Application: victims and the criminal justice system
More than half of all victimizations in the US are not reported to police (U.S. Department of Justice, 2010). Research has shown that low reporting rates of violent crime may result from negative perceptions of law enforcement and victims’ concerns about how they will be treated by the police and courts (Parsons & Bergin, 2010).
When victims do notify the police that a crime has occurred, statistics show that the criminal justice system’s response may not always be optimal. In 2008, police failed to appear at the scene of 11.2% of the reported violent crimes in the US, and to 23.4% of reported property crimes (U.S. Department of Justice, 2010). Fewer than half of the violent crimes known to police result in arrests. Among defendants found guilty in state or district courts, convictions occur overwhelmingly by plea bargain—very few cases actually go to trial (U.S. Department of Justice, 2011). These statistics may be very disappointing to crime victims, who wish to see justice in response to their victimization.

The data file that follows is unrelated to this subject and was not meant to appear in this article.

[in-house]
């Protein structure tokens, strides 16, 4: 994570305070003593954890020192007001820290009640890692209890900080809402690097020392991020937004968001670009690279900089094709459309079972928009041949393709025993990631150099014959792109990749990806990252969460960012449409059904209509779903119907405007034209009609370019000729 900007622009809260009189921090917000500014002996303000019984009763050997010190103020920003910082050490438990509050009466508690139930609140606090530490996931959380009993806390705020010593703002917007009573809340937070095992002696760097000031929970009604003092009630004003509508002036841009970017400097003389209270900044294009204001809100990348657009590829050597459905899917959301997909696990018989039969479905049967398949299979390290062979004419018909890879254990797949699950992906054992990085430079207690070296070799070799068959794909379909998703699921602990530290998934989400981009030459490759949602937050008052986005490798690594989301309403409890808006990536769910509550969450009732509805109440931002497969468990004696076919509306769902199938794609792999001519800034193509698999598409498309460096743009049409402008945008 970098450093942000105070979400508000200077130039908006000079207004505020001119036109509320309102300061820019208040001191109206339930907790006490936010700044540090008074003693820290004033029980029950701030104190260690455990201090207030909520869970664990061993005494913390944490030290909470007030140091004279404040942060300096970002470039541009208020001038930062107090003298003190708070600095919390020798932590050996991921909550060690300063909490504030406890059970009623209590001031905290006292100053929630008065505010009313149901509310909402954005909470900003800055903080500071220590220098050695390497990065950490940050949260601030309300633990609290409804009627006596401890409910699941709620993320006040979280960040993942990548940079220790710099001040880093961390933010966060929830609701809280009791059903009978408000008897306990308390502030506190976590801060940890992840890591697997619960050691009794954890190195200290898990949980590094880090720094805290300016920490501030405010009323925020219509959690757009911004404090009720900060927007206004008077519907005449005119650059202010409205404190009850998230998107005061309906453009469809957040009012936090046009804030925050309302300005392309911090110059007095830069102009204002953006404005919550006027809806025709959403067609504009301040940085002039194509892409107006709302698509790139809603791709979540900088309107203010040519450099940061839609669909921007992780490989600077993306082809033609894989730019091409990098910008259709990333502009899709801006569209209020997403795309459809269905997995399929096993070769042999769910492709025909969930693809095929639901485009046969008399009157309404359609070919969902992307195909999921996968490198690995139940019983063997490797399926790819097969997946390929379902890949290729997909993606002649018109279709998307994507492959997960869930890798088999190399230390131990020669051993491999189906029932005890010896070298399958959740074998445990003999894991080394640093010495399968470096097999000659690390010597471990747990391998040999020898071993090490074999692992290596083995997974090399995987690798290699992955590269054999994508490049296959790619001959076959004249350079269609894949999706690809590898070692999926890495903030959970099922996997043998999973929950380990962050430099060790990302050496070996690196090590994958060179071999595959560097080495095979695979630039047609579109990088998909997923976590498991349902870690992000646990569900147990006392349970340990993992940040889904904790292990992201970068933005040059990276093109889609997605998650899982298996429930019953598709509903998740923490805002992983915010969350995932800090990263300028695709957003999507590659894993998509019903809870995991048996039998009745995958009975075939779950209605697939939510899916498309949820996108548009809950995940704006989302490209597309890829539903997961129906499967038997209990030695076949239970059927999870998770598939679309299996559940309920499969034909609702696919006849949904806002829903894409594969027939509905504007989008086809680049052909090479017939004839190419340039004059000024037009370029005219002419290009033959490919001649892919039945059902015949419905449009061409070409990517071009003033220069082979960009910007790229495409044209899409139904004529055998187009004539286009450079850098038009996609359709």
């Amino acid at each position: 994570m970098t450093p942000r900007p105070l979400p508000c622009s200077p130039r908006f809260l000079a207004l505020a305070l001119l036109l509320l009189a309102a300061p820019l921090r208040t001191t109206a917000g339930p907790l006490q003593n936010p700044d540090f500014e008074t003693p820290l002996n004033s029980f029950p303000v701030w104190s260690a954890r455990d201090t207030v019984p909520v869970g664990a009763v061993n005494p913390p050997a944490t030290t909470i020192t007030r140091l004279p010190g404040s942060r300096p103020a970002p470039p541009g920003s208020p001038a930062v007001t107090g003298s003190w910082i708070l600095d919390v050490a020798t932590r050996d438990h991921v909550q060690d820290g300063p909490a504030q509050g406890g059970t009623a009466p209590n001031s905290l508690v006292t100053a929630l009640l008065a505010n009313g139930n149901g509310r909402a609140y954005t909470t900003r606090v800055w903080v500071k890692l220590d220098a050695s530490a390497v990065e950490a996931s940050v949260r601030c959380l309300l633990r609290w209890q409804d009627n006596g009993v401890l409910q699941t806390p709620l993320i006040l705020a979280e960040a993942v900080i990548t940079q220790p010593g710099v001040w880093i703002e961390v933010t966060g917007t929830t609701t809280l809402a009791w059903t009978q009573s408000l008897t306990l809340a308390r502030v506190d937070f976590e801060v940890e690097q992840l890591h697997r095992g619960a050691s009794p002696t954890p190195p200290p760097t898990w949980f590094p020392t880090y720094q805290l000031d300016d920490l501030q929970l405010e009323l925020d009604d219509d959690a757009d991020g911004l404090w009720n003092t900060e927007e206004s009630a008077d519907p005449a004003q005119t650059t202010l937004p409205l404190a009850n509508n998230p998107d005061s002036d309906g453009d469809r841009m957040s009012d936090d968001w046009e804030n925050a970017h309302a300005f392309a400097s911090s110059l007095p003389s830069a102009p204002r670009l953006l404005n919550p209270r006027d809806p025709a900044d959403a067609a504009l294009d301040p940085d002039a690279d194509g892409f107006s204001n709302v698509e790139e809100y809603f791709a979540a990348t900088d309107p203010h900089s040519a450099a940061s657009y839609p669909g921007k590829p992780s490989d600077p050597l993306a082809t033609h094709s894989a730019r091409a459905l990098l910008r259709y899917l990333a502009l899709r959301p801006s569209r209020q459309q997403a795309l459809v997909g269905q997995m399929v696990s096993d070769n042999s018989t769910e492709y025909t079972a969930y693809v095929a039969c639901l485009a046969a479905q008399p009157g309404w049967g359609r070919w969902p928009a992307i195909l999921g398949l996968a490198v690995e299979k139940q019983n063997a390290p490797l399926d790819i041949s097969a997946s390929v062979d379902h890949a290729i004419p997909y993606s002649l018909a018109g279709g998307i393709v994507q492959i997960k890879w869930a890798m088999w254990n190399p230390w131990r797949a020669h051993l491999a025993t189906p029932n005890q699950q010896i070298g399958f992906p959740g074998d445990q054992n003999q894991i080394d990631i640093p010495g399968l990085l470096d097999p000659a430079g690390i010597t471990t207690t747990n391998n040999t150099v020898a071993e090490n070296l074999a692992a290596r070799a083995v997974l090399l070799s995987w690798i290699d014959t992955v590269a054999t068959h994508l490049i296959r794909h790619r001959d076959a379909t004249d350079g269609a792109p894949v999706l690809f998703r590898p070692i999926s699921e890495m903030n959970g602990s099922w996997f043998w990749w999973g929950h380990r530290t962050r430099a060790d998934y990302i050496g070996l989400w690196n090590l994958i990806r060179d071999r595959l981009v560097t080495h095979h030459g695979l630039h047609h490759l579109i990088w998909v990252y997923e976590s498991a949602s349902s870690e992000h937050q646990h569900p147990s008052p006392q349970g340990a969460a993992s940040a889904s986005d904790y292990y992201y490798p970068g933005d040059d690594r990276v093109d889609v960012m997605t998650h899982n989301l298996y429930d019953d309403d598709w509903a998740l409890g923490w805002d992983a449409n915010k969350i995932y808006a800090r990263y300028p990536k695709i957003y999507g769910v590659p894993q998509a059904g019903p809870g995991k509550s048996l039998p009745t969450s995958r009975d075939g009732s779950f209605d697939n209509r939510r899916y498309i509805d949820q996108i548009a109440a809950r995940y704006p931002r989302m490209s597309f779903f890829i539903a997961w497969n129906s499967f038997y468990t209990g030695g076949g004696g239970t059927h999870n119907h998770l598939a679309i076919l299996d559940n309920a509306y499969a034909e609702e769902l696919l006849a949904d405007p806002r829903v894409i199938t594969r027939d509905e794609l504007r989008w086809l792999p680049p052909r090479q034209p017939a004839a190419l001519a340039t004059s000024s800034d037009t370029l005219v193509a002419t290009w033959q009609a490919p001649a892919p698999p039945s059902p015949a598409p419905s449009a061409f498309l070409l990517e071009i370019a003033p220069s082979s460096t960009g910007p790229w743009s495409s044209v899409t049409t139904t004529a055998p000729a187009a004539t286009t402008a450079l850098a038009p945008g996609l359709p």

For this Assignment, review the scenario in this week’s Interactive Community. For each branch of the criminal justice system (law enforcement, courts, and corrections), consider which interactions with the victim were effective and which were ineffective. Think about what could be done to help the criminal justice system better serve victims.
The Assignment (2–3 pages):
- Visit the Interactive Community and follow the instructions to access this week’s media.
- For each branch of the criminal justice system, explain one interaction with the victim that was effective and one interaction with the victim that was ineffective and explain why.
- Explain programs that could be developed for or made available to criminal justice professionals to help better serve victims.